Nashville-based singer-songwriter Emily Weisband finds authenticity paramount when making her own music. The Grammy winner has become a well-know songwriter, having written songs for other artists including Camila Cabello, Danny Gokey, Dan + Shay, BTS with Halsey, Jeremy Camp and Keith Urban. But when she is taking her own place in the spotlight as an artist, she says the things she can’t on country and Christian radio.
“Every genre has different rules. With pop, obviously, I can say more. I can be a little more point blank in pop music. A lot of it is about math and melody and that kind of thing, but as far as lyrics go, I can really say whatever I want to say,” she says. “In country music, obviously I’m not going to talk about sex in country music and if I am, it’s going to be PG. I can talk about God, I can talk about drinking and hometowns, I can tell a story. And then in Christian music—I’m not dissing on the Christian music industry at all, I’m so grateful to them for embracing me in a way that they have—but in my hard truth opinion, you can say you’re breaking but you’re not really allowed to say why, and you have to be fixed by the time you’re talking about it.
“We’re all inherently the same and that’s really the point of this EP,” Weisband says of her I Call It Being Human EP, out today (April 2) on Warner Records. “We all want to love, we want to be loved. We want to be fully known and fully accepted, and we shame ourselves for the things that we experience because of that. This EP is about embracing those things fully and completely, and allowing yourself to be all of those things.”
The 5-song project finds Weisband tackling lost love, interpersonal conflict, and emotional spirals. “Psychopath,” the lead-off track, was inspired by Weisband discovering her ex was newly engaged. “So did I get feelings seeing you with her? Did my heart start beating a little faster? Did it take me back? Well, yea… cause I’m not psychopath,” she sings.
Current single from the project, “New Salt,” finds Weisband revisiting a painful relationship in a vulnerable moment, and putting “new salt in an old wound.”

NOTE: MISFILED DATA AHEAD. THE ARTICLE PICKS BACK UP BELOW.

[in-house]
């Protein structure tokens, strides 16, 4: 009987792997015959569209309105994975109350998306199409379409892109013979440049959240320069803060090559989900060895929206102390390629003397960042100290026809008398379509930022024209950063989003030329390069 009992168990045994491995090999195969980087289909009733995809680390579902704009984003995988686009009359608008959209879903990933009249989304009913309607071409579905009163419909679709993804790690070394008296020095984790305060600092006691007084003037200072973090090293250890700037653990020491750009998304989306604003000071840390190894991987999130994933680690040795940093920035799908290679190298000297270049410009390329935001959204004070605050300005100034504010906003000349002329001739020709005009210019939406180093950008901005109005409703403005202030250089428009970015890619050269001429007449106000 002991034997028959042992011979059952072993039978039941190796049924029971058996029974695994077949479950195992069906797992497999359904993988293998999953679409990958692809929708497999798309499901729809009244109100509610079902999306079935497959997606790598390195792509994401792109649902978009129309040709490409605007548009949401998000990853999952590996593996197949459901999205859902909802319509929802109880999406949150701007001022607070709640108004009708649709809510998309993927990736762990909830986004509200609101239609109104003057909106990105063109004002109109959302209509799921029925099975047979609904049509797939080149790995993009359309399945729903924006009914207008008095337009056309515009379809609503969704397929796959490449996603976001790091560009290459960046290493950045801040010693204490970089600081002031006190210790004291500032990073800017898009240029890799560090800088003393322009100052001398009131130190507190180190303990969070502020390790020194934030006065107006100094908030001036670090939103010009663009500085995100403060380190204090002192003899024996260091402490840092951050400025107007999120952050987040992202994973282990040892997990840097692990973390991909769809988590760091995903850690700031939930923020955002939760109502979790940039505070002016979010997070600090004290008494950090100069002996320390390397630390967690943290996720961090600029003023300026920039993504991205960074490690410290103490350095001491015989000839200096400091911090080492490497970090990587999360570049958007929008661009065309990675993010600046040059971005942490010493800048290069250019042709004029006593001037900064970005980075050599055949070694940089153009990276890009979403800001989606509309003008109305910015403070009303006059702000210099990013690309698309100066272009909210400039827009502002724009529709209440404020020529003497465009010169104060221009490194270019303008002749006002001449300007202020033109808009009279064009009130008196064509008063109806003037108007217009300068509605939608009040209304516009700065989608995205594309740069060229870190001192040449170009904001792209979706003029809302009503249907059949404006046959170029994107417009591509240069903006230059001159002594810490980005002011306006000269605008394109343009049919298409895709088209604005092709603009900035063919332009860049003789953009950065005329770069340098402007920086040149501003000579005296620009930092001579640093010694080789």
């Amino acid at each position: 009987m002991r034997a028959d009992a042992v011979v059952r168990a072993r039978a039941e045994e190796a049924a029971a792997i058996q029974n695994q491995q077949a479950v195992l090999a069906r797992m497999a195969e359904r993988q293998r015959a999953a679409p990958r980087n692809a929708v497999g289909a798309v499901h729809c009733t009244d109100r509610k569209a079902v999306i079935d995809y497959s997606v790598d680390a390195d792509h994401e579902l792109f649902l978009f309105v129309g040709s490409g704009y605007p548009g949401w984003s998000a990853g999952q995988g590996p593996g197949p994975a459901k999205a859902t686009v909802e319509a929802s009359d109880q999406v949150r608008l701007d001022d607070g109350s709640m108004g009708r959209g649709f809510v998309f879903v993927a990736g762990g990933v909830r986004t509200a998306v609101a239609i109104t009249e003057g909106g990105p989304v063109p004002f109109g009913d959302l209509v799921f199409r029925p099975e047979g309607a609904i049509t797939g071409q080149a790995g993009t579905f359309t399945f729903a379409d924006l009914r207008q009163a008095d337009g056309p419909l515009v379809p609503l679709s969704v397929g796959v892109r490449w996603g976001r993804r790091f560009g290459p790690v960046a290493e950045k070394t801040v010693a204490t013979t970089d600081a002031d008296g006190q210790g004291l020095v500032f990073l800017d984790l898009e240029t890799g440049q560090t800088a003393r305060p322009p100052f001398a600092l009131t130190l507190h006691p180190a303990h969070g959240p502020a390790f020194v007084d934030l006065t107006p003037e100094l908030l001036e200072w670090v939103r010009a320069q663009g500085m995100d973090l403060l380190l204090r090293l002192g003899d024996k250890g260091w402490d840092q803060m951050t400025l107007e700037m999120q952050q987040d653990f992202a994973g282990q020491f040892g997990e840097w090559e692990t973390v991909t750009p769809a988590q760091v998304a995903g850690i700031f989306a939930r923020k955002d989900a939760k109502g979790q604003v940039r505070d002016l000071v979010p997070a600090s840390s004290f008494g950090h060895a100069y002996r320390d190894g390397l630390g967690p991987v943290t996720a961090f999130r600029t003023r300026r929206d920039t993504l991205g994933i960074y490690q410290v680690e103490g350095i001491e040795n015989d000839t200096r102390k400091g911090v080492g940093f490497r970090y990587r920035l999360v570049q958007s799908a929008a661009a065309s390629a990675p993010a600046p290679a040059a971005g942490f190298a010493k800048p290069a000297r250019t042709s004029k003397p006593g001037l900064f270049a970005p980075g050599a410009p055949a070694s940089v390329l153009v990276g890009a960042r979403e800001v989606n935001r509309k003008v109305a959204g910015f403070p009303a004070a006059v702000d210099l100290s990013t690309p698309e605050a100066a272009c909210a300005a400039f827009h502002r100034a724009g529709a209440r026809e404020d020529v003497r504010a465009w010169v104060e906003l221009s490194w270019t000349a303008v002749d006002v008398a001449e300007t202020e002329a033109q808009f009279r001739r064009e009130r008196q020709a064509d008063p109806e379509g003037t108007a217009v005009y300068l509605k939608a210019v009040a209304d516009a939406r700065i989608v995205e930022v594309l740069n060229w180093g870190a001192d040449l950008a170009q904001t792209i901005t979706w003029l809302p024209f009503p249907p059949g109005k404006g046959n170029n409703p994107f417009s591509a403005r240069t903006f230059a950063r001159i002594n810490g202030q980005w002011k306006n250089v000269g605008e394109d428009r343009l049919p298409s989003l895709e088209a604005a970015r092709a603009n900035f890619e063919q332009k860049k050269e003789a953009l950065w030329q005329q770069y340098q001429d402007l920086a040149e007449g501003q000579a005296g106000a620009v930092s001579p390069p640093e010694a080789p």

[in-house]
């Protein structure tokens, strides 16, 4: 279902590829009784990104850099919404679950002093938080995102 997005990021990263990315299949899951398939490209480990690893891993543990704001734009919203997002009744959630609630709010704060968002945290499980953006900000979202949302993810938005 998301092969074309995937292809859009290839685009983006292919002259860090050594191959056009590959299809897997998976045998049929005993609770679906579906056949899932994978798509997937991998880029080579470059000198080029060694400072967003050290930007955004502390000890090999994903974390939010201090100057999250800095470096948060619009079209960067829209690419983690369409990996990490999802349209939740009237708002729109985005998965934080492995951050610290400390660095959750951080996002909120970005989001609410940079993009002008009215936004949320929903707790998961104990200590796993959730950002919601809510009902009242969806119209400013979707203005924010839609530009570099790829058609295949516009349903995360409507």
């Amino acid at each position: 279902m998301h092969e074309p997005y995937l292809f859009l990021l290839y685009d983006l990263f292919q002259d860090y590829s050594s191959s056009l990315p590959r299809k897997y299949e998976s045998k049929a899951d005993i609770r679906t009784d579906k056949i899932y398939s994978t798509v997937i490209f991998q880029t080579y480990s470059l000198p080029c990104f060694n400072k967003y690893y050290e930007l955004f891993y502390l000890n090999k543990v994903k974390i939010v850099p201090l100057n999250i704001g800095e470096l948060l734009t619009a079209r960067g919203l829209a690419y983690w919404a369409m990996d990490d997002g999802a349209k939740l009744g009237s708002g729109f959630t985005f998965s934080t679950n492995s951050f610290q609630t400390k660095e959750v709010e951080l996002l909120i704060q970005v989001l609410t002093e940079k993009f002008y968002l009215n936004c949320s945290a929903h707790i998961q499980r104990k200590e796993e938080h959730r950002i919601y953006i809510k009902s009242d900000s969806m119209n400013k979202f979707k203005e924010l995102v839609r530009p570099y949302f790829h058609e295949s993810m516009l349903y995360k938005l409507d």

“I wrote the song about a hotel room experience. I was staying in New York and my ex called me at 2:00 in the morning. He was just saying everything that he should have said, he was just too late. I fell for it in the moment and I think that’s probably one of the reasons I was so pissed when I got off the phone. I really let it set in the next couple of days, the conversation we had, so when I got back to Nashville and I was actually writing with one of the guy’s best friends, which is such a Nashville, high school thing. I was just venting to them about it. My co-writer, Jimmy Robbins, he said, ‘Man, it’s kind of like you put new salt an old wound.’ We all looked at each other and we’re like, ‘Holy shit, we have to write that.'”
Christian artist Tauren Wells collaborates with Weisband on “Love 2 Hard,” a song about going all-in on new love.
“First of all, I love Tauren so much. I’ve worked with him a lot on his music, on his records. I’m just a huge fan of him as a person, of him as a voice,” Weisband says. “And I really wanted my first collab to be with a friend. I thought that was a really authentic thing for me.”
Weisband also wanted to include Wells to show that she can combine her Christian faith with music about intimately human experiences. “I did an interview probably three or four months ago, right after ‘Not Afraid To Say Goodbye,’ and this guy said to me, ‘I think it’s really interesting that you have strong church roots and yet your music is so revealing, and human and honest.’ I was like, ‘Thank you.’ And I knew he meant it as a compliment but I got off the phone with him [and it bothered me].
“I’m really frustrated with Christian culture. It bothered me that being a Christian and being revealing and honest through your art don’t go in the same sentence to a lot of the world. I know plenty of creators who have faith and are believers who want to be human in their music and they want to be real. All of us humans are the same, we might have different belief systems, but things that make us human are all the same. And so to not be human in your music, that does not work for me.
“My point is, it was kind of my response to that interview. I was like, ‘My first collab is going to be with one of my friends and I’m also going to put one of my Christian artist friends on it.’ The song is not a Christian song, it’s not a religious song. It’s just a human song, because at the end of the day, I’m a human and my Christian artist friend is a human and our art is going to reveal that.”
By the end of the EP, Weisband shows healing and acceptance on “Indie Movie Zoomout Moment.”
“I had this weird moment in my brain where I imagined myself in A Christmas Carol, walking down the street and peering into windows of houses, like the ghost of Christmas past, and just seeing all my exes having a fantastic Christmas morning with their new girls. It was this like movie moment where I zoomed out and saw it all and I was really okay with it.”
Weisband sums, “That kind of acceptance frees you up to be able to move forward and be happy yourself.”
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